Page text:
FIGS. 5 and 6 show two different aperture configurations for steered continuous wave imaging, representing rotation of an aperture as a function of scan line direction. For a given steer direction or focal location for spectral Doppler imaging, a fixed scan line and associated transmit and receive apertures are selected. Alternatively, the location of the focus or steer direction is tracked to account for tissue or transducer movement. As a result, the scan line and associated transmit and receive apertures may vary as a function of time. In either case, the aperture configuration of FIG. 5 is used for different origins, steering angles or depth than the aperture configuration of FIG. 6. As shown, a transmit aperture 50 on a multidimensional transducer array 12 is shown separated from a receive aperture 48 by a buffer of elements 52. The aperture configuration of FIG. 5 is shown rotated about the center 54 of the array 12. FIG. 5 is used for scan lines at an angle of about 45° clockwise on the face of the array 12. In alternative embodiments, the aperture configuration of FIG. 5 is used for scan line angles of about 135° to the face of the array 12. Alternatively, the transmit and receive apertures 48 and 50 are flipped about the buffer 52 for scan lines at about a 135° angle to the face of the transducer 12. FIG. 6 shows an aperture configuration for scan lines steered at an angle of 270° to the array 12 where 0° is straight up from the center 54 on the face of the array 12. The apertures of FIG. 5 and FIG. 6 may be used for other angles or for a range of possible angles. Different numbers of selectable aperture configurations may be provided for different range groupings of steering angles. While FIGS. 5 and 6 show rotation symmetrically about the center 54 of the array 12, asymmetric rotations may also be provided. By orienting the aperture configurations with the receive aperture closest to the focal point in an off-axis steered scan line, a more uniform two-way response may be provided. The voltage associated with transmit may be increased or decreased to account for the further distance of the transmit aperture from the focal region. While FIGS. 5 and 6 show contiguous transmit and receive apertures 50, 48, transmit or receive apertures 48, 50 with different shapes may be used. For example, the transmit and receive aperture configuration of FIG. 3 is selected in one embodiment, such as for a focal location orthogonal to the center 54 of the array 12 or in a range of angles around the orthogonal.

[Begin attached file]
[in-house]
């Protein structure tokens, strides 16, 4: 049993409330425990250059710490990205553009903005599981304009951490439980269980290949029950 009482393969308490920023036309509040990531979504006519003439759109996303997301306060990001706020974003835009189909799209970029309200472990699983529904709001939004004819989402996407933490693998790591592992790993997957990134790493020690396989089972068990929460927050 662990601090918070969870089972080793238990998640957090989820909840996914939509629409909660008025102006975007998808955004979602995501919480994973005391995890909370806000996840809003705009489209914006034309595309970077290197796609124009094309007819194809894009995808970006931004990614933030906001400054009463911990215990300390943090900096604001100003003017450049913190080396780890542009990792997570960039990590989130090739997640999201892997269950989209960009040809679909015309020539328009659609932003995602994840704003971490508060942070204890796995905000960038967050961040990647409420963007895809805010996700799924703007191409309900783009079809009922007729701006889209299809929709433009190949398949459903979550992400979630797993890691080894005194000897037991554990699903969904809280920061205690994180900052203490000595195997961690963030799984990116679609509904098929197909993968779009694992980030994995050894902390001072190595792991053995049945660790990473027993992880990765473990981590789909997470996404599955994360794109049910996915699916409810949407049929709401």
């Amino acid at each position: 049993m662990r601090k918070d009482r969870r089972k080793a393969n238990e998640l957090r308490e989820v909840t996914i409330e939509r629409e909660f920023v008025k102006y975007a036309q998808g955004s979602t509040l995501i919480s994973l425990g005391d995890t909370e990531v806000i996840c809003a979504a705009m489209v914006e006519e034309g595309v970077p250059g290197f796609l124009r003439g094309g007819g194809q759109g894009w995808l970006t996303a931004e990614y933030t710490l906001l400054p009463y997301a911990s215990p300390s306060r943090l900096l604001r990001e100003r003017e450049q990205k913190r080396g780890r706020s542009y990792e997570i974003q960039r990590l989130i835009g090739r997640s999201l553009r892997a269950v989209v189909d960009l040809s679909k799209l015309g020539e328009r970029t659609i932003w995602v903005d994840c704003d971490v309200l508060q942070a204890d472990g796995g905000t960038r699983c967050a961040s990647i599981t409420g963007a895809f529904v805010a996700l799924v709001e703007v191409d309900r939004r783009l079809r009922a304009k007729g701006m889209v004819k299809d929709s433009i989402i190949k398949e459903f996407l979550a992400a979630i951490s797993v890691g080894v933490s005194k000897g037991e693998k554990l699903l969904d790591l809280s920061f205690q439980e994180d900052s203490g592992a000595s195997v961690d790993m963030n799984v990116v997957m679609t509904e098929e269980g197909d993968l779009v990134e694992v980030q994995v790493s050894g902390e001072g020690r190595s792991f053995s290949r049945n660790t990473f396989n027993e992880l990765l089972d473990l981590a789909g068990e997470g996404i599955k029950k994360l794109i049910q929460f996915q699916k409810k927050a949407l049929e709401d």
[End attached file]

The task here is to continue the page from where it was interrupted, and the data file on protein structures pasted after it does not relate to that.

Other possible apertures include transmit or receive apertures 48, 50 with different sizes. For example, transmit or receive beamformer channels for steering continuous wave imaging may be limited, resulting in fewer elements within one of the transmit or receive apertures. Where such limitations exist, the other of the receive or transmit aperture may be increased or decreased in size to compensate for or correspond with the size of the other aperture. Where further off-axis steering is provided, the size of the apertures may be increased to compensate for sample volume increases. The greater aperture size may increase the amount of focus. For example, a smaller receive aperture may be selected. As a result, a larger transmit aperture is selected to provide a tight focus and better two-way response. The size and shape of the apertures may be selected a function of the depth of the focal point. As larger steering angles are used, larger transmit and/or receive apertures may be provided for the steered continuous wave operation.